College Debt Bars Equal Access
MANY high school seniors have been checking their mailboxes this month in hopes of finding acceptance letters from colleges. But an acceptance letter isn't enough to ensure a student's enrollment next fall. Financial aid is the essential element in those acceptance packets where I live. Most families in this "downeast" corner of Maine still make their living off the sea, the forests, or the blueberry plains. People here make about the same income as their parents did 30 years ago, while college costs have skyrocketed.
Although financial-aid packages ostensibly meet students' demonstrated need, they have increasingly relied more on student loans than on grants or work-study programs. In 1975, 21 percent of all federal aid was in the form of loans. By 1984, that figure had jumped to 66 percent. Students who want to continue their education must sink deeply in debt at a very young age.
This may be acceptable for students from affluent families, but it is having a disquieting effect on students with lower incomes. In the words of a typical study: "When loans are substituted for grant aid to low-income students, college access dropped, college choice deteriorated, and default rates increased."
The Higher Education Act of 1965 was intended to allow students from low-income backgrounds the same chances to go to college as their middle-class peers. Yet this goal is no longer being pursued. Be it in rural Maine or urban Newark, in the past decade there has been a general movement toward policies that diminish equal access.
At age 16, a student we'll call Linda has often worked two or three after-school jobs to support herself through high school. She hopes to go to college next year to study environmental education. She will be asked to take out a loan next year of $2,650 and will probably graduate $13,300 in debt. This prospect could dissuade her from attending.
Joan was asked by her parents to leave home at age 12 to live with her grandmother. She has taken care of her grandmother for six years, supported by her grandmother's monthly disability check and food stamps.
Joan hopes eventually to study law. She will need to mortgage her future to the tune of tens of thousands of dollars if she is to ever practice law.
WHAT trends have caused students like Joan and Linda to be faced with such difficult choices?
1. Federal funding and commitment to equal education fell in the 1980s. Federal grant programs have not kept up with the soaring costs of college. In 1979, the maximum Pell grant covered 46 percent of average college costs. In 1989, it covers only 21 percent. Loans fill the gap.
2. Financial aid is not focused enough on the "truly needy" student. A 1988 study showed that families with incomes below $10,000 still had only about half their proportionate share of college students, and that most scholarship grants did not go to the lowest income students. The Consortium of Higher Education, representing 32 elite private colleges, reported in 1989 that the previous year 21 percent of its financial-aid recipients had family incomes over $60,000, and that the share going to low-income students was falling.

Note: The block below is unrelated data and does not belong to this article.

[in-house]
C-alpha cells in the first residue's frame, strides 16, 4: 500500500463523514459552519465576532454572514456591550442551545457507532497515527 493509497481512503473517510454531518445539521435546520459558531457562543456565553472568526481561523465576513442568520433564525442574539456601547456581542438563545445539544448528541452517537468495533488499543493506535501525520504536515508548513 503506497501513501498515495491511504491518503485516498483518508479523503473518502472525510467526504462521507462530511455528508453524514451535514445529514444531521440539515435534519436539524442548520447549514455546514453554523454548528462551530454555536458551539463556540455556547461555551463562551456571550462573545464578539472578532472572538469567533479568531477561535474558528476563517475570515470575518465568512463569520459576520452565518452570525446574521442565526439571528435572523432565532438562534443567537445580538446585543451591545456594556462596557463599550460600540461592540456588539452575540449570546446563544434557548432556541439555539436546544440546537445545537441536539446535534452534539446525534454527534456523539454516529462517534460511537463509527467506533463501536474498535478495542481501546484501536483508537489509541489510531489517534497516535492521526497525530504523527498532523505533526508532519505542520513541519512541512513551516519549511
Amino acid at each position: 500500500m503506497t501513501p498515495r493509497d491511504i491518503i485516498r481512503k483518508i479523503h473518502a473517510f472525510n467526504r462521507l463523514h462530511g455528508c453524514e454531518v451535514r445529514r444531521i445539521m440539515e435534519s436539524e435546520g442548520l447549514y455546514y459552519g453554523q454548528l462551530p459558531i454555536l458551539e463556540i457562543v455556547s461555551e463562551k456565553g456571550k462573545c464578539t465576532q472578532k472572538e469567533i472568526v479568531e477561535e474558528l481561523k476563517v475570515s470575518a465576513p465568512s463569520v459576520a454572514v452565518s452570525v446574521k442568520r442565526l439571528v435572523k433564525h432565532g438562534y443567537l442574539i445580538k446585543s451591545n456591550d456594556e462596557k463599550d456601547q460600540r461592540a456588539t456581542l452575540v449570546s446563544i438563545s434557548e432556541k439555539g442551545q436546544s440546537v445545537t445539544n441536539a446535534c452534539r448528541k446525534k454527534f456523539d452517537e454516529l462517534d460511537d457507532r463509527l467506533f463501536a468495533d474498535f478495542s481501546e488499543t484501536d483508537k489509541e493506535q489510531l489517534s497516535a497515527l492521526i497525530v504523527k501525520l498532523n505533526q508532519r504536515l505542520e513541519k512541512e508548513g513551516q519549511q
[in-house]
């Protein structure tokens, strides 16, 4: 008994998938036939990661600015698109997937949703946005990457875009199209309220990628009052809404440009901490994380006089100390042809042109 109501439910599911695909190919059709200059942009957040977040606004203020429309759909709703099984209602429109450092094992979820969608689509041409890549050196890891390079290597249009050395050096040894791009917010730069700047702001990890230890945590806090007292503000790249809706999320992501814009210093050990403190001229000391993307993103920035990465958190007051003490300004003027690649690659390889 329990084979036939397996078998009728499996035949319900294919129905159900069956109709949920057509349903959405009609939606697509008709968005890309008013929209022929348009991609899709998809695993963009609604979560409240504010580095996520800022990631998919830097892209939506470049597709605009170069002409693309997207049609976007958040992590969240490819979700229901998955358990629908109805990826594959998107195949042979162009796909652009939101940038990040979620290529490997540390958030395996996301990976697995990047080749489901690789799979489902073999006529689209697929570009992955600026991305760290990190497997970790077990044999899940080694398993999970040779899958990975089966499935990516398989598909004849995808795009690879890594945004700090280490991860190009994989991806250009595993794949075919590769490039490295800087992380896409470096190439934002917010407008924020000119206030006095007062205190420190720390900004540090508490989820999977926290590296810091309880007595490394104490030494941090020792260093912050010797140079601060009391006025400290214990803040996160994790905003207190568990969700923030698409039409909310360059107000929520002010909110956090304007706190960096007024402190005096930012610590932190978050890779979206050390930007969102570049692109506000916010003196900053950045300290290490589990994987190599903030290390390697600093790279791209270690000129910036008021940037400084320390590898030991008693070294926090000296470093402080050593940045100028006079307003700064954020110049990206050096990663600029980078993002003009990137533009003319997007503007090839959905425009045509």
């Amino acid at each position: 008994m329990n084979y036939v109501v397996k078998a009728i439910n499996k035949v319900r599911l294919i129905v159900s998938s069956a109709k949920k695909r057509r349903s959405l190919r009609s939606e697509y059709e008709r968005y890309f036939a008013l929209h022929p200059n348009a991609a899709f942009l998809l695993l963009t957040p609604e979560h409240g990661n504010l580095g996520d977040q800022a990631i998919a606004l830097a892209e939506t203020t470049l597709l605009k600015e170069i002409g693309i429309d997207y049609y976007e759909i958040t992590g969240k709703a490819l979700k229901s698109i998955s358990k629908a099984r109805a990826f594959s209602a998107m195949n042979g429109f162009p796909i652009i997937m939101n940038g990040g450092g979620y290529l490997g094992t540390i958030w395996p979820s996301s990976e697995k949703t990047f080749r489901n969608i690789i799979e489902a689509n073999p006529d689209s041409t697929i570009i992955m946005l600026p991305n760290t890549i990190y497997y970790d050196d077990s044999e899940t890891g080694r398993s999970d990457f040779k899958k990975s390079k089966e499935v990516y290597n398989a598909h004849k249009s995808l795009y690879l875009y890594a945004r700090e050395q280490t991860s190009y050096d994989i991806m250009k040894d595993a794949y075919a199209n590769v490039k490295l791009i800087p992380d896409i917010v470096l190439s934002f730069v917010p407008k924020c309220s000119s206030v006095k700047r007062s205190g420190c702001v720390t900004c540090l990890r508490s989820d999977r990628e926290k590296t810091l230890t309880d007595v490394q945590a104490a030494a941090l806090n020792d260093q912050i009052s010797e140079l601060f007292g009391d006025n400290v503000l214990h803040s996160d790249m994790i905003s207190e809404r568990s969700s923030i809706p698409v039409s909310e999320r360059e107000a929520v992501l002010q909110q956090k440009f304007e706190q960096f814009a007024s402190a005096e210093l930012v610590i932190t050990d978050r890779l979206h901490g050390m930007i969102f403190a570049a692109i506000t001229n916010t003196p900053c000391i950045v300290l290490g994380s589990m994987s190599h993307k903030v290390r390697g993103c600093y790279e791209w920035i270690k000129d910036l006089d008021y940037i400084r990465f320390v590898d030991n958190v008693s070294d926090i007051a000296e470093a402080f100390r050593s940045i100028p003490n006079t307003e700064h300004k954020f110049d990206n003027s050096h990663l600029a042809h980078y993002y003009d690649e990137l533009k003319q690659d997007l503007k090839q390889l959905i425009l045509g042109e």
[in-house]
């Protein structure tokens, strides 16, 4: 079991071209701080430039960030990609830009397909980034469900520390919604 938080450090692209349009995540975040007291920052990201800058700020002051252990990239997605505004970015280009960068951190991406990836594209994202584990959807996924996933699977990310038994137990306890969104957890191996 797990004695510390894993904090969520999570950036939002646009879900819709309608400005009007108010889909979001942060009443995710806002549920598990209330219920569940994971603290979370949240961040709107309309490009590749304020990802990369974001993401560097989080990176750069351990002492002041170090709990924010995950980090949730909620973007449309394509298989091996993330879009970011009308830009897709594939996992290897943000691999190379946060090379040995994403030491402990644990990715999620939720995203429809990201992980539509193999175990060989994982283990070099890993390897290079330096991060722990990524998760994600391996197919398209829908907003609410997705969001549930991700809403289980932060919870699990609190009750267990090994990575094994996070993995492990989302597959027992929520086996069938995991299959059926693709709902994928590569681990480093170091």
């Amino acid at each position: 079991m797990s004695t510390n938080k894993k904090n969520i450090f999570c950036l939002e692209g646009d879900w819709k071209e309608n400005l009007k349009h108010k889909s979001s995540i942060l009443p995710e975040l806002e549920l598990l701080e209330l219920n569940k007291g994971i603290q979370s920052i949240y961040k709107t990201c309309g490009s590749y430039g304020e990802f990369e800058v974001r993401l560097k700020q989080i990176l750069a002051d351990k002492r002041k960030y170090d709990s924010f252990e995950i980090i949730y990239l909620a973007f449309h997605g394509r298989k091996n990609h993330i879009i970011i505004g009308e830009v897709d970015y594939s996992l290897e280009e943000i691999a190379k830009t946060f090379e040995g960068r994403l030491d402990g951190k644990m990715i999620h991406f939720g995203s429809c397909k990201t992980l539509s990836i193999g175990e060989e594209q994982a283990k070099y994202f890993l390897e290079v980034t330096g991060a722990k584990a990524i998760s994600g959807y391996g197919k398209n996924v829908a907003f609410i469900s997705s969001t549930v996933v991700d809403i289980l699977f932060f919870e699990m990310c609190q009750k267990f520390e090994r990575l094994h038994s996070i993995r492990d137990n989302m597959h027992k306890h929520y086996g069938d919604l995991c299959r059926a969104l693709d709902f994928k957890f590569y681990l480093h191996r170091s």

3. Public universities (still the main choice for most students in this area) have raised their tuition dramatically. In the 1960s and 1970s, the intent was to keep public-university tuition low. In the 1980s, this policy was abandoned, and now in the 1990s, as many states face budget deficits, tuition rates are slated to increase even more in the coming years.
4. Private colleges (which also had massive tuition increases in the past decade) lobbied to keep both state and federal scholarship formulas broad enough to include a wide range of income eligibility. Thus students who come from relatively well-off families receive aid to attend expensive private schools rather than the system providing a guarantee of equal access to needy students.
With these trends, 41 percent of the access gains that had been made from 1966 to 1977 were lost by 1987. The proportion of freshmen from low-income families enrolled in universities dropped by nearly half, from 18.5 percent to 9.7 percent.
Students like Linda are not asking for full grant aid. Linda is used to hard work and doesn't blink at the needed $700 of summer earnings and the prospect of taking work-study jobs that often contribute more than $1,000 each year toward living expenses.
Nor is it necessary to increase federal dollars overall. Instead, as the Higher Education Act is reauthorized by Congress next year, existing grant monies need only to be better targeted to the low-income students, in order to reduce their need to rely on such burdensome loans.
To a 17-year-old student outside the economic mainstream, the prospect of signing for loans of $13,300 for college costs can be frightening. It might even be frightening enough to pass up that chance forever.
Talented young people like Joan and Linda should not have to forgo their hopes, nor mortgage their whole future to have the chance to pursue their dreams and contribute back to their communities.